The inconspicuous penis is a condition that makes the penis look very small.[6] It could be due to a short penile shaft known as micropenis.[7] However more commonly, it is due to congenital conditions such as penoscrotal webbing or megaprepuce, developmental conditions as prepubic adiposity and iatrogenic causes such as a trapped penis.[8] CMP is considered as a specific form of a buried penis.[9] The actual etiology is hitherto unknown; however, it is attributed to the abnormal development of dartos.[5] Some authors also think that this condition is secondary to narrow preputial ring[10],[11] while others contradict this view pleading that in some of the cases there is no true phimosis.[1],[12]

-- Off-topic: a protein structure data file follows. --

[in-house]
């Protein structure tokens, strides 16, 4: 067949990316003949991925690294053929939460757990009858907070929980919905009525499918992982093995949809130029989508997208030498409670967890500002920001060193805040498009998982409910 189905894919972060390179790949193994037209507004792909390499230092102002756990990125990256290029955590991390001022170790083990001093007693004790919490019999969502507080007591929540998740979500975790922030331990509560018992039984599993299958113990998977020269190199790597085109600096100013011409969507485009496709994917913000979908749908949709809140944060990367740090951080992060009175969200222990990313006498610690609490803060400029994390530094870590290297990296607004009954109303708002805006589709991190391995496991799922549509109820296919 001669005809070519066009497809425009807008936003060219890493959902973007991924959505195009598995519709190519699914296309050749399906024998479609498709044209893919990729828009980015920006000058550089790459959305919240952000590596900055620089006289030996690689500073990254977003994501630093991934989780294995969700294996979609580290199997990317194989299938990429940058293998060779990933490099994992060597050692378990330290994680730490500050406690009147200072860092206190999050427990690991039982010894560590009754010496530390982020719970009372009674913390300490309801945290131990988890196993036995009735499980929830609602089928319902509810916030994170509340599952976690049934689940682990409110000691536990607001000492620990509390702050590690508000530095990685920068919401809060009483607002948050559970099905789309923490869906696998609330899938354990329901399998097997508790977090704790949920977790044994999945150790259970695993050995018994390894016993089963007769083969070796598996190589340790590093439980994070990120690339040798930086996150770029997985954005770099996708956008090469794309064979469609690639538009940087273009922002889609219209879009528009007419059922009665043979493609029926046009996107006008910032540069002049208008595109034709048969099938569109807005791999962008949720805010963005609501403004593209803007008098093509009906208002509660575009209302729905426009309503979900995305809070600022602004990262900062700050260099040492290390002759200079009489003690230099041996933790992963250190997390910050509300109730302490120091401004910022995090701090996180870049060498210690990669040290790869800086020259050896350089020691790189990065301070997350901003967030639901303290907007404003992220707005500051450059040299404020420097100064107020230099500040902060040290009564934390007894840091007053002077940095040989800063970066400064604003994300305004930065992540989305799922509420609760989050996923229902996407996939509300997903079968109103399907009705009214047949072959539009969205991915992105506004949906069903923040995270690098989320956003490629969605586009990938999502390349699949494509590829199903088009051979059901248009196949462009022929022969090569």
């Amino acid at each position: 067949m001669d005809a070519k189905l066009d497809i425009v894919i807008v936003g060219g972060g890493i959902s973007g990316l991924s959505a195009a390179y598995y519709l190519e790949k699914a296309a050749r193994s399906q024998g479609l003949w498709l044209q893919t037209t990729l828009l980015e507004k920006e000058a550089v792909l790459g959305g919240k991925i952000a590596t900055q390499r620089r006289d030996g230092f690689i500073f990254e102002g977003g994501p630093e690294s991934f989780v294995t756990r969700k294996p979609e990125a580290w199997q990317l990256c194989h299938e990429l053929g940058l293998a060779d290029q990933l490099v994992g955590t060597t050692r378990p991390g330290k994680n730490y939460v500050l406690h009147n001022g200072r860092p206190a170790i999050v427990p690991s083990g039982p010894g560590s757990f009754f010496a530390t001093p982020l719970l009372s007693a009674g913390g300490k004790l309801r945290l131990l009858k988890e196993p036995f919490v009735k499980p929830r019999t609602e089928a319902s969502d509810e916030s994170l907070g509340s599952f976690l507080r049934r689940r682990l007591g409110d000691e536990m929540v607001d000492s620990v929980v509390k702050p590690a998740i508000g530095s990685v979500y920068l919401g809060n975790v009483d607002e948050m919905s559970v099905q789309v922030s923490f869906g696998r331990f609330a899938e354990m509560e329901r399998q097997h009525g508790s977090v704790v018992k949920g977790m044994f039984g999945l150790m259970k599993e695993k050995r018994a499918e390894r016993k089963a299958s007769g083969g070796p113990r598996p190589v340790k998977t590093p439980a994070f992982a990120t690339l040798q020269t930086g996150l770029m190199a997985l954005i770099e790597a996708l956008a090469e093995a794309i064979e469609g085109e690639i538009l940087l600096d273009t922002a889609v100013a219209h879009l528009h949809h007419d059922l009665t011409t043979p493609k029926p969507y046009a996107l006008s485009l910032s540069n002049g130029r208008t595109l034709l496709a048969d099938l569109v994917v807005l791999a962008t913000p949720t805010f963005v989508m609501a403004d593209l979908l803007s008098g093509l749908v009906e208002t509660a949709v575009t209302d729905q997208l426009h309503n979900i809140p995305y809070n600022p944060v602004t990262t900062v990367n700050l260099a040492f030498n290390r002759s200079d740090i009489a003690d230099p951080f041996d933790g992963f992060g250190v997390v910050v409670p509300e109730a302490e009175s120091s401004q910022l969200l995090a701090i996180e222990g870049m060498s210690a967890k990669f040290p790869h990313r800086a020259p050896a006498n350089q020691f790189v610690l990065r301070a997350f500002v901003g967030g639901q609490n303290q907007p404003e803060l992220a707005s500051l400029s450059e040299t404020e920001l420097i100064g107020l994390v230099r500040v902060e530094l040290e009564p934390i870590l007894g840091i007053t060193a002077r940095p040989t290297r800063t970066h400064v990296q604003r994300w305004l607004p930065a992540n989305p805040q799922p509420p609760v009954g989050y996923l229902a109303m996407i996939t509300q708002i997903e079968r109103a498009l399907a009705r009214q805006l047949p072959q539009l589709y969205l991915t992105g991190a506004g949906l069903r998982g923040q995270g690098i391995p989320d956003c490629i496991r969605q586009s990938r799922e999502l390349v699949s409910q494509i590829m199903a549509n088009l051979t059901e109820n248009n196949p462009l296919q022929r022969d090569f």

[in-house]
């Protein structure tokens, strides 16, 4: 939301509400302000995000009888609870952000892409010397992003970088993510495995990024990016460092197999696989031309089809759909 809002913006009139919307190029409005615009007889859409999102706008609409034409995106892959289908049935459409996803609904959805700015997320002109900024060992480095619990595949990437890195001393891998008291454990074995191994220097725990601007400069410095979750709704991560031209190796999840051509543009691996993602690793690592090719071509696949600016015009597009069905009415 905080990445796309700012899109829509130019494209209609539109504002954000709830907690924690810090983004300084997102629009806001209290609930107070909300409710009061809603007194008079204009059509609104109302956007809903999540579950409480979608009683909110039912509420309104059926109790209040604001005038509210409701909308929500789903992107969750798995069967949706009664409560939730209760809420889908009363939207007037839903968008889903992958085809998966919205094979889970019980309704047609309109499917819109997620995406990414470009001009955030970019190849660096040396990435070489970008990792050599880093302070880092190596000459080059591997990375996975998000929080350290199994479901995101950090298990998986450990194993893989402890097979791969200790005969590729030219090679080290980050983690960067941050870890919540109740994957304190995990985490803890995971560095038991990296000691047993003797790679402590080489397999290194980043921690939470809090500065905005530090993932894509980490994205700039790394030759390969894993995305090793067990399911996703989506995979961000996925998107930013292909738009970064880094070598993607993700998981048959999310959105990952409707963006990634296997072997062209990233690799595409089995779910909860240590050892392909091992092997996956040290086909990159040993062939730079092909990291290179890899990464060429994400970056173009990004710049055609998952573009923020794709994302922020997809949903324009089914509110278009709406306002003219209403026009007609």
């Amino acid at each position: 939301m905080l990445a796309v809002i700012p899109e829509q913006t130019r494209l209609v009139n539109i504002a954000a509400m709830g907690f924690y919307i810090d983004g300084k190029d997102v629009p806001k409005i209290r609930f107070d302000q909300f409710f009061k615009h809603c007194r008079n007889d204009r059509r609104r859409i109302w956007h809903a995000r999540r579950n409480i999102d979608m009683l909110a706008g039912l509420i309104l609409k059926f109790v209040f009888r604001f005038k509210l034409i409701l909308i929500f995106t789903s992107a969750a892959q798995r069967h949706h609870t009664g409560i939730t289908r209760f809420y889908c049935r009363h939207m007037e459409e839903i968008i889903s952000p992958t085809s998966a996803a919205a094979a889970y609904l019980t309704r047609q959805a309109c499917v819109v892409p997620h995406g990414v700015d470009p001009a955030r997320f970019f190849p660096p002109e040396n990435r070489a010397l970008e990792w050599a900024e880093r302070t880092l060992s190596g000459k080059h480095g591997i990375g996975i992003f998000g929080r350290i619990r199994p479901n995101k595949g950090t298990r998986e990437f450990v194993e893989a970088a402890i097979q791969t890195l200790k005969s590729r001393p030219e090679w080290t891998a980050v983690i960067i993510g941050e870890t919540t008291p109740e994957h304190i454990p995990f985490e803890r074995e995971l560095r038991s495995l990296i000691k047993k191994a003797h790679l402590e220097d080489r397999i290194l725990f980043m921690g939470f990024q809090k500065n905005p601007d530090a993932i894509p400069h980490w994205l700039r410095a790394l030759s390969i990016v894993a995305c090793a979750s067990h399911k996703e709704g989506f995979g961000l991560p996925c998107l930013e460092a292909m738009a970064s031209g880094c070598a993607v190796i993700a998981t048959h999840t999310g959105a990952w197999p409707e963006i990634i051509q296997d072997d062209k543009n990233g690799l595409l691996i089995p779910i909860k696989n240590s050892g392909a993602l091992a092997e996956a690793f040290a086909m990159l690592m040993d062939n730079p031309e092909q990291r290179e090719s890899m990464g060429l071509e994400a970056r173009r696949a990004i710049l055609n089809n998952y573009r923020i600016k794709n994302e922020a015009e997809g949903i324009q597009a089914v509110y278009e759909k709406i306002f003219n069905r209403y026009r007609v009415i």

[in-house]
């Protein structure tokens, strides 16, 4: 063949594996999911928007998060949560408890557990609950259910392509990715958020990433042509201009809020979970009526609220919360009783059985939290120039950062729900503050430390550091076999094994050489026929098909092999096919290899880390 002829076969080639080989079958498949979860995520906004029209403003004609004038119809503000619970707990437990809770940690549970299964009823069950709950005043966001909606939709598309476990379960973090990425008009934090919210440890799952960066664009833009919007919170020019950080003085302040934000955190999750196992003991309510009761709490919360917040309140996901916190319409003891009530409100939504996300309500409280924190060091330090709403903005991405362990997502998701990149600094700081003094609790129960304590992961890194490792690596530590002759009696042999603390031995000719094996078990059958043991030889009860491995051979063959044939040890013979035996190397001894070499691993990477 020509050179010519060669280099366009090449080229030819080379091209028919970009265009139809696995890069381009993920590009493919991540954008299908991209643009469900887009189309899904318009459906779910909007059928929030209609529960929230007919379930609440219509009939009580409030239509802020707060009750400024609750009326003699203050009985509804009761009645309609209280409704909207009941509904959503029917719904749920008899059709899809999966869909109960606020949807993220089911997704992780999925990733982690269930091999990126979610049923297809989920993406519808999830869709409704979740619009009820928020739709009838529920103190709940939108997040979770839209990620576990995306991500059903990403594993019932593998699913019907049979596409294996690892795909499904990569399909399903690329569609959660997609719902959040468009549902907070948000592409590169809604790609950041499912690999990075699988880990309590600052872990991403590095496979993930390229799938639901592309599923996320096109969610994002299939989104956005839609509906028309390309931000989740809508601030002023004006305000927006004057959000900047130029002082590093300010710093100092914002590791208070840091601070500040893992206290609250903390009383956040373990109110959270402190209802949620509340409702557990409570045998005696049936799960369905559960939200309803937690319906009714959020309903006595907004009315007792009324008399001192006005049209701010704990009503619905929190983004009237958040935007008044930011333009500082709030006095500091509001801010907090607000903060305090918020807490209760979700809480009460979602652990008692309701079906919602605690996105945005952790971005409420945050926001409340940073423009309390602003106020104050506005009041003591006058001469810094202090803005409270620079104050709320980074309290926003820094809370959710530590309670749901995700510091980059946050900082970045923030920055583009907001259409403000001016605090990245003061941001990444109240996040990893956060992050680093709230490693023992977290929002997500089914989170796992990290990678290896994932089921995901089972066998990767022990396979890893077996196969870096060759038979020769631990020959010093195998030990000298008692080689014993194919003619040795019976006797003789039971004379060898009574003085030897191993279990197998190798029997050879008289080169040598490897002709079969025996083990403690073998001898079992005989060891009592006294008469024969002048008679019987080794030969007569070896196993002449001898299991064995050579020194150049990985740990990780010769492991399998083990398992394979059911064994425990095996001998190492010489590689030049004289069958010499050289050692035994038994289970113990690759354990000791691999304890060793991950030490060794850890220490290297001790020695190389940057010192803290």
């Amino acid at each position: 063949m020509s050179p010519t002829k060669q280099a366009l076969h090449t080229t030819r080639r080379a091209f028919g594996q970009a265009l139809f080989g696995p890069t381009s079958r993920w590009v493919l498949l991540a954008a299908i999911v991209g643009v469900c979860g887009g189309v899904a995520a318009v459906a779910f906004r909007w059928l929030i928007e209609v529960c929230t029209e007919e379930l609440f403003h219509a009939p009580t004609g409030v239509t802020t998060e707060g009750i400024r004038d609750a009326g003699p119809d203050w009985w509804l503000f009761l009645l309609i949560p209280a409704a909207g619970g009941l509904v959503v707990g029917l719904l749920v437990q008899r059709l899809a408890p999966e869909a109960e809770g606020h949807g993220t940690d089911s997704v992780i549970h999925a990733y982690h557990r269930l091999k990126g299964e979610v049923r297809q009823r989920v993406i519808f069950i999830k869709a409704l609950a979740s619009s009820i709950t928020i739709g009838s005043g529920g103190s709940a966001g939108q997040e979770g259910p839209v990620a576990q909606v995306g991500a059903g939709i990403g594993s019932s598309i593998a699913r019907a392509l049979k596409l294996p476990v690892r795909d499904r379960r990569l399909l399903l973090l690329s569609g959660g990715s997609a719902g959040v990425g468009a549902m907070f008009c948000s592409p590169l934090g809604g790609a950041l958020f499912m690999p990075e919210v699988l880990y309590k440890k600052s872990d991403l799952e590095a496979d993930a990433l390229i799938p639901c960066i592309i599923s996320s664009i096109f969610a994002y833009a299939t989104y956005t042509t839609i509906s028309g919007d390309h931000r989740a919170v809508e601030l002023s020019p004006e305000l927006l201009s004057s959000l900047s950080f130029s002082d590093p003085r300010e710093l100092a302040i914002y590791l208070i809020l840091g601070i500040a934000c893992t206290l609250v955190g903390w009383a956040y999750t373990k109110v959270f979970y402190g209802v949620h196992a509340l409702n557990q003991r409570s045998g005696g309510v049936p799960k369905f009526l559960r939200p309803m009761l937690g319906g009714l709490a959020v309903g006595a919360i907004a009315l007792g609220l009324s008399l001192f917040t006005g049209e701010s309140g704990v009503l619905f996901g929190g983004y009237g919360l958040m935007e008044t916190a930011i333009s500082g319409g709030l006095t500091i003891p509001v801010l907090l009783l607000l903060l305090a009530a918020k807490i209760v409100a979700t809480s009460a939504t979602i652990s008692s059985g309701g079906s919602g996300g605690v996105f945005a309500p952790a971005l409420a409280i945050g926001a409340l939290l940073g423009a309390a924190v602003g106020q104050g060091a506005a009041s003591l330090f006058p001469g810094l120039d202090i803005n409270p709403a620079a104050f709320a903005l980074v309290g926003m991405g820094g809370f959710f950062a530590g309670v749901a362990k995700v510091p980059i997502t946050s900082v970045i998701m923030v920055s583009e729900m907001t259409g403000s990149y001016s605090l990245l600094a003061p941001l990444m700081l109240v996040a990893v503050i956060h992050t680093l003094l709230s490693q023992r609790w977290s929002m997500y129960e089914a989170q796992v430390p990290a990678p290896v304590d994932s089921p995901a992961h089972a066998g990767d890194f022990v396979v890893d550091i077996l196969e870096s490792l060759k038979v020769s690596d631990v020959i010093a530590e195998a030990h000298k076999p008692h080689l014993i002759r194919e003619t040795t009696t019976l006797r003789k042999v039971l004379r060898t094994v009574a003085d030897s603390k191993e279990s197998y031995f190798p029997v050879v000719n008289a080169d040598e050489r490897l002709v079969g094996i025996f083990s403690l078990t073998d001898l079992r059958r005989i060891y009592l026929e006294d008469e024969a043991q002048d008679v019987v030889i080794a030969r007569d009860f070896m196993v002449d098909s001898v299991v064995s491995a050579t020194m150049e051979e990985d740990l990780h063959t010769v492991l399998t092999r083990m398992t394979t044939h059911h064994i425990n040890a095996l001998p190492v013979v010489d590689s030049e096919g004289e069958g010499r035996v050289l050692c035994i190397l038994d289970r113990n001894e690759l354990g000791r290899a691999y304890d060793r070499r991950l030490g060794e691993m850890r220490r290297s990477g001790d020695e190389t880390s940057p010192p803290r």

It presents early in childhood. Alexander et al. reported a median age of 20 months.[3] The median age of presentation in our patients was 6.3 months. Over the years, the increased reporting of this condition has raised the awareness levels among the attending physicians, thereby making early diagnosis convenient. This was perhaps the reason that our patients were diagnosed and treated at an early age. Another contributing factor for the early detection of this condition may be the ritualistic circumcision, which is usually performed early in infancy in societies such as ours.